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Trump Documents Bear Hallmarks of Closest-Held US Secrets

·3 min read
Trump Documents Bear Hallmarks of Closest-Held US Secrets

(Bloomberg) -- Secret documents strewn over Donald Trump’s Mar-a-Lago home revealed for the first time the highly sensitive nature of national security papers the former president was keeping.

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The Department of Justice filing to a federal court late Tuesday, which includes a photograph of the documents, makes the accusation that someone at Trump’s Florida estate may have tried to remove papers before an FBI visit to the property in June following a grand jury subpoena.

That signaled possible obstruction and helped the FBI secure a warrant to carry out the unprecedented Aug. 8 search of Mar-a-Lago.

A photo the government included in the 36-page filing show papers over a floral carpet bearing the bold red marks of “Top Secret” alongside a gold frame of a Time magazine cover from 2019, though it’s unclear who arranged them that way.

Cover sheets on at least five sets of papers laid on the carpet are specifically marked “TOP SECRET/SCI,” a reference to sensitive compartmented information, which is often about intelligence sources and methods. Another document includes a cover sheet labeled “SECRET/SCI” and “Contains sensitive compartmented information.”

One of the visible documents is dated Wednesday, May 9, 2018, the day after Trump announced the US withdrawal from the Iran nuclear deal.

These indicate that some of the material found at Trump’s Florida home is likely “special access program” material, which is used for specific types of classified information subject to more stringent security measures, according to people who reviewed the Justice Department photo. The department’s affidavit for the search did not mention that level of classification.

The documents also lack markings that indicate the material has been declassified, as Trump has claimed he’d done. If the materials had been declassified, according to the people, the headers on the covers would have been blocked out. The people added that the materials are all on White House letterhead, indicating they were likely generated by National Security Council staff based on information obtained by the intelligence community.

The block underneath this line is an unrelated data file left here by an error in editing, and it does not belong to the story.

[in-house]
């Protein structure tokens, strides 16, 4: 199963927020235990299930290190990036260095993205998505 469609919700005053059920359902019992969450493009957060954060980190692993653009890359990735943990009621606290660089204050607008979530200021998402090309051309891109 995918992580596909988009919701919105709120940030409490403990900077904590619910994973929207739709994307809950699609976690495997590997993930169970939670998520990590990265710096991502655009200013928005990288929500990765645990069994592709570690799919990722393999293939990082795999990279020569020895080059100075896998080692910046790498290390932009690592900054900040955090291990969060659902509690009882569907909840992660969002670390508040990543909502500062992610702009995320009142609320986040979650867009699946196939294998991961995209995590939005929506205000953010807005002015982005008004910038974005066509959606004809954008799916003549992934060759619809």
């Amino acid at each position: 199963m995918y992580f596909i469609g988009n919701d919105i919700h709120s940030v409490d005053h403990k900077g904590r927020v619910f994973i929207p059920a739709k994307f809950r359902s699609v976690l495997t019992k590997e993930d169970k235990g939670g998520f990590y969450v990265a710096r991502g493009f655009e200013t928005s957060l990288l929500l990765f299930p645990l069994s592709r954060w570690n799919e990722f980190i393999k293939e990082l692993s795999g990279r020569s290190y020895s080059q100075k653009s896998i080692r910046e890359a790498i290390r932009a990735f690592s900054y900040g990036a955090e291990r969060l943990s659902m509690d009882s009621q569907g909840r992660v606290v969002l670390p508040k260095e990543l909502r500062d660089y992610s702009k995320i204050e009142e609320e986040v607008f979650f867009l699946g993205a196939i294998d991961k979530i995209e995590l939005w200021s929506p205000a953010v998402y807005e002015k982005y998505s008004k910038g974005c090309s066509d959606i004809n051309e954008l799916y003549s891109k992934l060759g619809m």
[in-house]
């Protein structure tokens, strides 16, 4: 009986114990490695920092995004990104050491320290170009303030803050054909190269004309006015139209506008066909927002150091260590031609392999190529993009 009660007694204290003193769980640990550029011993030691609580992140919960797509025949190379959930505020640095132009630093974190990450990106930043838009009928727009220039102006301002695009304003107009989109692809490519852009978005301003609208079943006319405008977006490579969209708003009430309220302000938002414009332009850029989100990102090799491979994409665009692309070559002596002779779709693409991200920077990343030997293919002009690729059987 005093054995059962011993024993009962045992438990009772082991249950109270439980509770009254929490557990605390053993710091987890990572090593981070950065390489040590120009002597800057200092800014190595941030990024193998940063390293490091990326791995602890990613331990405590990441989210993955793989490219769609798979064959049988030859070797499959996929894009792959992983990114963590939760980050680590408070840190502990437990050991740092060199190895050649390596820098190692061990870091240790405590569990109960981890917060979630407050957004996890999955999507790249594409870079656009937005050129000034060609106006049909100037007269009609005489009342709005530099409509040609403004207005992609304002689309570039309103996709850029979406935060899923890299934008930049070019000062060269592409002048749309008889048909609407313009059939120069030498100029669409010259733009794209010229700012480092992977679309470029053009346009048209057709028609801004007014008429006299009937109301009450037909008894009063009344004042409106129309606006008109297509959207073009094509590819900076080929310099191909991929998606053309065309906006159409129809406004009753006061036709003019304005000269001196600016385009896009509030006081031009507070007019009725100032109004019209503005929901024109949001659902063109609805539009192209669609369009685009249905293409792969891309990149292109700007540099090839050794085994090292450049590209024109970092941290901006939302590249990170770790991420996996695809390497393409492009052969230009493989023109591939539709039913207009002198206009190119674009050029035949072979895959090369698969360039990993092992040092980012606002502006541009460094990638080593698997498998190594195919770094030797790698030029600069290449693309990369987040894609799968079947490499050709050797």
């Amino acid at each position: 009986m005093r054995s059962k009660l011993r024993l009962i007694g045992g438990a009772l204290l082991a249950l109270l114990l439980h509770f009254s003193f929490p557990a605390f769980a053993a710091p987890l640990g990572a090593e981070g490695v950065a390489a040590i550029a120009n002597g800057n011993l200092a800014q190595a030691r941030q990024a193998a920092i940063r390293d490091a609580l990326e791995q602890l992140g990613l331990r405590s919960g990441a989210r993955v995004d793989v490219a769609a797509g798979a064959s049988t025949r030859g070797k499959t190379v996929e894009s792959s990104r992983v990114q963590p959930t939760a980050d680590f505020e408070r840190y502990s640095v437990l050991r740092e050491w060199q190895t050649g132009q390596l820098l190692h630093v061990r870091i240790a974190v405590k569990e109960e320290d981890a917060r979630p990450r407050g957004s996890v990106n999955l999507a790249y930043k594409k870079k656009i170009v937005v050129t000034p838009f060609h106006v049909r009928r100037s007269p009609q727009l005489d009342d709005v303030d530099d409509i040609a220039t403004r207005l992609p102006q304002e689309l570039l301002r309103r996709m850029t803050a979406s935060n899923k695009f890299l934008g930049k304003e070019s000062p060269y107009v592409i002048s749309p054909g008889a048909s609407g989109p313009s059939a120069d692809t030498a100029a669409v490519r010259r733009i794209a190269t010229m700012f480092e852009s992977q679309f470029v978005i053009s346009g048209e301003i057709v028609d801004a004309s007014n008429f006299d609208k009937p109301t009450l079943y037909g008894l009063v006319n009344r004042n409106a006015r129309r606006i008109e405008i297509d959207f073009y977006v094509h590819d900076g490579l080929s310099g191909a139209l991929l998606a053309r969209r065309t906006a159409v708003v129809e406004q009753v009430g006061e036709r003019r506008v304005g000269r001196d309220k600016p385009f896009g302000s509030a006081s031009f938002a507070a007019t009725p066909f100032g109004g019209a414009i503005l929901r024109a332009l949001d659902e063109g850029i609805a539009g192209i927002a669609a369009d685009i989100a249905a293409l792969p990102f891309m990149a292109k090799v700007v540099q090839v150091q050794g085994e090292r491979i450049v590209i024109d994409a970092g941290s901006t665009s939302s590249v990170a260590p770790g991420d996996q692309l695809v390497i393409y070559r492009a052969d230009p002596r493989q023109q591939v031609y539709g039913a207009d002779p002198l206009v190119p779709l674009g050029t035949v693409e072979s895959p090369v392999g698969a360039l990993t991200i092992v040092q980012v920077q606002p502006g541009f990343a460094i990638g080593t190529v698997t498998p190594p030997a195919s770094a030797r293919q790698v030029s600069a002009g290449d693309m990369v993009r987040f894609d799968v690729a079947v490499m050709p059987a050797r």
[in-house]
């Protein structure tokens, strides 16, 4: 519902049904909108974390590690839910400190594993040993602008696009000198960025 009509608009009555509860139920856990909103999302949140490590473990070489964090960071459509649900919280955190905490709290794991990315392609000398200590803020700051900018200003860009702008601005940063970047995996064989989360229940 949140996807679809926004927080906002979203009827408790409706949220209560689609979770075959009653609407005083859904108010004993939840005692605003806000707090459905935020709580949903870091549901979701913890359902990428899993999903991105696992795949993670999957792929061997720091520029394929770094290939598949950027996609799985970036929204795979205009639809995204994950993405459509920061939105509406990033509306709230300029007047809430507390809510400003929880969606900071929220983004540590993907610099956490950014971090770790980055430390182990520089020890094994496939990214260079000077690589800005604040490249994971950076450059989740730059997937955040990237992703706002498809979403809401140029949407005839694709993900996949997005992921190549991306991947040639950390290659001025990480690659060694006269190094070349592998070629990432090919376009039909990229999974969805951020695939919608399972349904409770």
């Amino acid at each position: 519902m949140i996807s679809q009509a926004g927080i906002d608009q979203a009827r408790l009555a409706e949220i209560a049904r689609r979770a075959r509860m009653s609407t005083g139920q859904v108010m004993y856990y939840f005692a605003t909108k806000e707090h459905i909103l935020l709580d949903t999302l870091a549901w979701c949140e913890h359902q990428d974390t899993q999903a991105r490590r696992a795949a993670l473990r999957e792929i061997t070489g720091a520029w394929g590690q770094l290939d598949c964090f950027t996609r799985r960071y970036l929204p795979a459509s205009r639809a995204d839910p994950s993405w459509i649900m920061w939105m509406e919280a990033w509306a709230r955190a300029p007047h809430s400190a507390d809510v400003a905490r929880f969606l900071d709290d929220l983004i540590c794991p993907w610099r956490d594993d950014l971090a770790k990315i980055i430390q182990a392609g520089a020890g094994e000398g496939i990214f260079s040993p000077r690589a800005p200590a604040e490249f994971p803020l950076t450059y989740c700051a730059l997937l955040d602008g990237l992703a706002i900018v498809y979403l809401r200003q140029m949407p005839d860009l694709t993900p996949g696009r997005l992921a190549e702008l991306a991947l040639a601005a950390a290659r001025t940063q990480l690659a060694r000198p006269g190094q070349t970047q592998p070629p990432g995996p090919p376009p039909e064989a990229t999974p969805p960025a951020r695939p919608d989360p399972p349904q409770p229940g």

Altogether, these are the types of documents normally found in highly secure facilities known as SCIFs -- or Sensitive Compartmented Information Facilities -- and the sort of paperwork the US government argued Trump had no authority to take with him when his presidency ended.

The photo was part of the Justice Department’s response to Trump’s lawsuit demanding that the documents be reviewed by a special master. The latest revelations may further undercut enthusiasm among some key supporters to defend the former president’s actions. Normally stalwart backers have stayed quiet or tried to deflect criticism after initially protesting the FBI search as an overreach by DOJ.

Read more: Trump Records Moved Likely to Obstruct Investigation, DOJ Says

Trump has denied wrongdoing but offered no credible explanation for why he had the documents or didn’t return them earlier, as his lawyers claimed. Some of his lawyers, and Trump himself, have suggested without proof that the FBI somehow planted evidence at Trump’s club.

Trump criticized the FBI For displaying the documents on the floor for pictures and suggested it was done to incriminate him.

“Terrible the way the FBI, during the Raid of Mar-a-Lago, threw documents haphazardly all over the floor (perhaps pretending it was me that did it!), and then started taking pictures of them for the public to see,” he wrote on his Truth Social platform. “Thought they wanted them kept Secret? Lucky I Declassified!”

In the Justice Department photo, the documents were laid out alongside letters or memos with White House letterhead that appeared redacted by government investigators, as well as a bankers box containing a framed copy of the cover of Time magazine’s March 4, 2019 issue, featuring Trump in the Oval Office and a slew of potential Democratic rivals looking in through the window.

(Adds details beginning in the second paragraph)

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